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HomeContents > People > Photographers > Sarah Choate Sears

Names:
Born: Sarah Choate 
Other: Sarah C. Sears 
Other: Sarah Sears 
Dates:  1858 - 1935
Born:  US, MA, Cambridge
Died:  US, ME, West Gouldsboro
Active:  US
 
  
Portrait and flower studies - a member of both the Photo-Secession and the Linked Ring Brotherhood. Fred Holland Day included five of her photographs in his New American Photography exhibition, which traveled to London and Paris (1901). She was also one of the few women who had her photographs published in ‘Camera Work‘ (1907).

Preparing biographies

Approved biography for Sarah Choate Sears
(Courtesy of Christian Peterson)

 
  
Sears was born Sarah Carlisle Choate in Cambridge, Massachusetts, into a prominent Boston family, on May 5, 1858. She became Mrs. Joshua Montgomery Sears, when she married a real estate magnate in 1877.
 
About this time, she studied at Bostonís Cowles Art School and the School of the Museum of Fine Arts. She joined watercolor clubs in Boston, New York, and Philadelphia, and also made pastels. Her flower pictures won prizes at major international shows, including the Worldís Columbian Exposition in 1893 (Chicago), the Universal Exposition in 1900 (Paris), the Pan-American Exposition in 1901 (Buffalo), and the Louisiana Purchase Exposition in 1904 (St. Louis). Her wealth gave her access to the contemporary art world and in 1889 she sat for a portrait by John Singer Sargent. She subsequently collected work by him and others painters such as Paul Cezanne, Edgar Degas, Edward Manet, Henri Matisse, and, especially, Maurice Prendergast. She became a founder and life member of Bostonís Society of Arts and Crafts, exhibiting photographs and embroidery there in 1897 and serving on its jury in 1899. After her husband died in 1905, she traveled in Europe for two years, where she spent time with Mary Cassatt and Gertrude Stein in Paris.
 
Sears became interested in creative photography during the 1890s, when she joined the Boston Camera Club and became friends with F. Holland Day. Day included work by Sears in his important exhibition, the New School of American Photography, which was shown at the Royal Photographic Society in London in 1900 and at the Photo-Club de Paris the next year. Englandís premiere group of art photographers, the Linked Ring Brotherhood, voted Sears to membership in 1904.
 
Equally prestigious was her membership in the Photo-Secession, Alfred Stieglitzís elitist group of pictorialists. She joined as a fellow in 1903, and subsequently helped fund the groupís efforts. Stieglitz included her work in its first membersí show, at the Little Galleries of the Photo-Secession in 1905. Other Secession shows that her photographs appeared in were presented in 1904 at the Carnegie Institute (Pittsburgh) and the Corcoran Gallery of Art (Washington), in 1906 at the Pennsylvania Academy of Fine Arts (Philadelphia), and in 1909 at the National Arts Club (New York). The April 1907 issue of Stieglitzís rarified quarterly, Camera Work, featured two photogravures by her, both portraits.
 
Sears also exhibited her work elsewhere for a decade and a half. Perhaps her earliest showing was the Fifth Annual Joint Exhibition in 1892, organized by the leading photographic societies in New York, Boston, and Philadelphia. In 1899, her work was included in the American Institute salon in New York and the second Philadelphia Photographic Salon, and she presented a solo show of portrait photographs at the Boston Camera Club. Over the next eight years, her work was accepted for photographic shows in Berlin, Bradford, Chicago, Glasgow, the Hague, Hamburg, London, Montreal, San Francisco, Vienna, and Wiesbaden. In 1900, Frances Benjamin Johnston chose Sears to be among the American women whose photographs she presented at the Universal Exposition in Paris.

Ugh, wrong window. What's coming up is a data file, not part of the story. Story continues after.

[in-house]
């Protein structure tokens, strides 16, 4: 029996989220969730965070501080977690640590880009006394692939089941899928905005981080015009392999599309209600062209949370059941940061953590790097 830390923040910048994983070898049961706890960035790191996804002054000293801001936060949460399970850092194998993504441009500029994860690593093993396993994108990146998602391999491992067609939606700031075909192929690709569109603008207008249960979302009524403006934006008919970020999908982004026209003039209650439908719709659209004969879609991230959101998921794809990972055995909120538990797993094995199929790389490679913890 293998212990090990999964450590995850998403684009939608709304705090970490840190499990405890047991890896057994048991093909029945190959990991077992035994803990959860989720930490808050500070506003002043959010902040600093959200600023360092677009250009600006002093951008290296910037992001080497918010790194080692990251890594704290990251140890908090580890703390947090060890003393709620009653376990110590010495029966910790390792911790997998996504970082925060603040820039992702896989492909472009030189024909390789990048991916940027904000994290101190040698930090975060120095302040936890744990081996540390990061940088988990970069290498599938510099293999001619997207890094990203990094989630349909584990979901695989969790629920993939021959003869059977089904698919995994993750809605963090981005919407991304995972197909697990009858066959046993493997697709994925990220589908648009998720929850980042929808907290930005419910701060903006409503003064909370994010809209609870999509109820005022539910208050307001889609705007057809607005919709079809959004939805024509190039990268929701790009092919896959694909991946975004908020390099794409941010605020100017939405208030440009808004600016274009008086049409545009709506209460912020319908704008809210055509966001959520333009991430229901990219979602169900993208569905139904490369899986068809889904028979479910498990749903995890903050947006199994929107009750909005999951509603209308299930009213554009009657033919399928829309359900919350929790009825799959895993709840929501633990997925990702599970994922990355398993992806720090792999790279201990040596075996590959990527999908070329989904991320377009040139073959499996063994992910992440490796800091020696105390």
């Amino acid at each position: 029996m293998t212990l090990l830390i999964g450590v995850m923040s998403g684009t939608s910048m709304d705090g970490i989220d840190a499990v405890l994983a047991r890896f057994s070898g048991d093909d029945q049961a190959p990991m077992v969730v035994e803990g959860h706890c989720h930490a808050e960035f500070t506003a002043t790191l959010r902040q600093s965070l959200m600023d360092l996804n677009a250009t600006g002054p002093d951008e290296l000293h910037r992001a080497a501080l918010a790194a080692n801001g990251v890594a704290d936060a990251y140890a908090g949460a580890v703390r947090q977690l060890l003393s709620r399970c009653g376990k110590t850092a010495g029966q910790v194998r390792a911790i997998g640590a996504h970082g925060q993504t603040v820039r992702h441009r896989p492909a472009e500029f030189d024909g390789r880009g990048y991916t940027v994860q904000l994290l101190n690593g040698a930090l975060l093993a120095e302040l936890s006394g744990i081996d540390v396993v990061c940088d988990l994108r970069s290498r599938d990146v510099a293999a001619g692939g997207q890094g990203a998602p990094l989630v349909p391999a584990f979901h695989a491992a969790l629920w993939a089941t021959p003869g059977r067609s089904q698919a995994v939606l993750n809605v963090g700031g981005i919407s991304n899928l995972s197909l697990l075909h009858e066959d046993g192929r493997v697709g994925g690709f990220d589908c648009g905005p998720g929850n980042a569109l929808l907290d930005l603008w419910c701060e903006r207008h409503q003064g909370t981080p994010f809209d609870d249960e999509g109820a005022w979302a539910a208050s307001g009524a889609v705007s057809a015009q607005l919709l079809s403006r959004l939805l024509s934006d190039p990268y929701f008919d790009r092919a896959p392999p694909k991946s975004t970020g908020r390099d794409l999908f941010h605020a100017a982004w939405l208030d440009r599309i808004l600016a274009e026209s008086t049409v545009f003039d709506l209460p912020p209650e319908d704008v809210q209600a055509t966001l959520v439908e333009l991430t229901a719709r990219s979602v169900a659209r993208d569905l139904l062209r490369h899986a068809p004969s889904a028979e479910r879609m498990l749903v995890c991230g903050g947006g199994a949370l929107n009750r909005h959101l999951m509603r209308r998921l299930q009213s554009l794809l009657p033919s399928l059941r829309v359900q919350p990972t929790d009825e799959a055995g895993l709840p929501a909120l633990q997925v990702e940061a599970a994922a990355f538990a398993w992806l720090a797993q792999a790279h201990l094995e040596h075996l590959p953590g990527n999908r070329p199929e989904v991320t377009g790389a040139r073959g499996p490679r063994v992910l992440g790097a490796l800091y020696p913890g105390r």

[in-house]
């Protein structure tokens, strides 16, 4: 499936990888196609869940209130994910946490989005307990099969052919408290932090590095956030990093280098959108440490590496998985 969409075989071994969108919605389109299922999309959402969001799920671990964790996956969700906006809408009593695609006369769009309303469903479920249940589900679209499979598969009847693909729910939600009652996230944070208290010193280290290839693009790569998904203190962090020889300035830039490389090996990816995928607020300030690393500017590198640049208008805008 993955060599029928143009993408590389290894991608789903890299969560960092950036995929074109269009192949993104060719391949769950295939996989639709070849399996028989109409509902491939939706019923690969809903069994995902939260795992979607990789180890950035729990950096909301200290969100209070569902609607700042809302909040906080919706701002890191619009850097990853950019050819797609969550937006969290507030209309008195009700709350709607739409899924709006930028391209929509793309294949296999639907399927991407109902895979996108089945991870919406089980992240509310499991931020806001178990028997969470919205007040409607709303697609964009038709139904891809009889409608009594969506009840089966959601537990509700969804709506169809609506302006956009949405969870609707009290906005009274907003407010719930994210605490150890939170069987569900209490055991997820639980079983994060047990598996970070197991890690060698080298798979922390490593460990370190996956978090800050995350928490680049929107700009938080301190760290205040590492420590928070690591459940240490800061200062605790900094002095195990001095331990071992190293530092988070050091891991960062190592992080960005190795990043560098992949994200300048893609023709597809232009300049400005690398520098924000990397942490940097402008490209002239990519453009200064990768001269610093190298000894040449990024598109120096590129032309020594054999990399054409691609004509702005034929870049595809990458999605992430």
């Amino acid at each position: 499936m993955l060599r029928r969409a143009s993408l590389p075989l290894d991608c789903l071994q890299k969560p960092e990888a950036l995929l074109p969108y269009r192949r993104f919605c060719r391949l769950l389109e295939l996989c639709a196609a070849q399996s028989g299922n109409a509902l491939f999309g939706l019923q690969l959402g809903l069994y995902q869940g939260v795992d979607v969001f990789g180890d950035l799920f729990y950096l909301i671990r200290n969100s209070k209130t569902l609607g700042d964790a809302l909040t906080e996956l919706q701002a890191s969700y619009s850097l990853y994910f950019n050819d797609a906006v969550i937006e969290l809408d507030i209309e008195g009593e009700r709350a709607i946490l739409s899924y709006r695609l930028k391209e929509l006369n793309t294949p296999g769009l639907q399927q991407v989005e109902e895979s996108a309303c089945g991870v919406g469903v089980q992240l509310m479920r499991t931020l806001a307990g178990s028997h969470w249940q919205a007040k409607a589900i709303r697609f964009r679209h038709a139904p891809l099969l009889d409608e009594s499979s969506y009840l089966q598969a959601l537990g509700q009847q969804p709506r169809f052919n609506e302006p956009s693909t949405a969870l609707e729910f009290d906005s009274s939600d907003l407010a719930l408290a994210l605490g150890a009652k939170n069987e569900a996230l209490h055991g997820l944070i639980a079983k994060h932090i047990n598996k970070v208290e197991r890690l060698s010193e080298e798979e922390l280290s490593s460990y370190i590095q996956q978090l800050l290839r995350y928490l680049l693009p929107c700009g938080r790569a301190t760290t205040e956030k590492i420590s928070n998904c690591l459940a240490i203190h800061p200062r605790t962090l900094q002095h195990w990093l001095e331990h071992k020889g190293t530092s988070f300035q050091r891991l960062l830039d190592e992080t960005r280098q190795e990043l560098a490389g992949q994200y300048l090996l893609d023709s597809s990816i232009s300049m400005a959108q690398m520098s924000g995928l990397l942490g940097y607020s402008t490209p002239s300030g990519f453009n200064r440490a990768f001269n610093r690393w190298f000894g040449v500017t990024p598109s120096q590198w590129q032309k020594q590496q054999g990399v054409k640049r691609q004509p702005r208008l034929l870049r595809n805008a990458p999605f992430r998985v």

Sears tended to photograph flowers and individuals for her pictorial work. Among those that faced her lens were Sargent, the art connoisseur Bernard Berenson, and the writer and reformer Julia Ward Howe. She seems to have left photography behind for her interest in the other arts by around 1910. Sarah C. Sears died on September 26, 1935, in West Gouldsboro, Maine, where she had often summered. 
  
Christian A. Peterson Pictorial Photography at the Minneapolis Institute of Arts (Christian A. Peterson: Privately printed, 2012) 
  
This biography is courtesy and copyright of Christian Peterson and is included here with permission. 
  
Date last updated: 1 June 2013. 
  
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We welcome institutions and scholars willing to test the sharing of biographies for the benefit of the photo-history community. The biography above is a part of this trial.
 
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John Singer Sargent
Sarah Choate Sears 
1889
 
  
Family history 
  
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Internet biographies

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Getty Research, Los Angeles, USA has an ULAN (Union List of Artists Names Online) entry for this photographer. This is useful for checking names and they frequently provide a brief biography. Go to website
 

Printed biographies

The following books are useful starting points to obtain brief biographies but they are not substitutes for the monographs on individual photographers.

 
• International Center of Photography 1999 Reflections in a Glass Eye: Works from the International Center of Photography Collection (New York: A Bulfinch Press Book) p.227 [Includes a well written short biography on Sarah Choate Sears with example plate(s) earlier in book.] 
  
 
  
 
  
 
  
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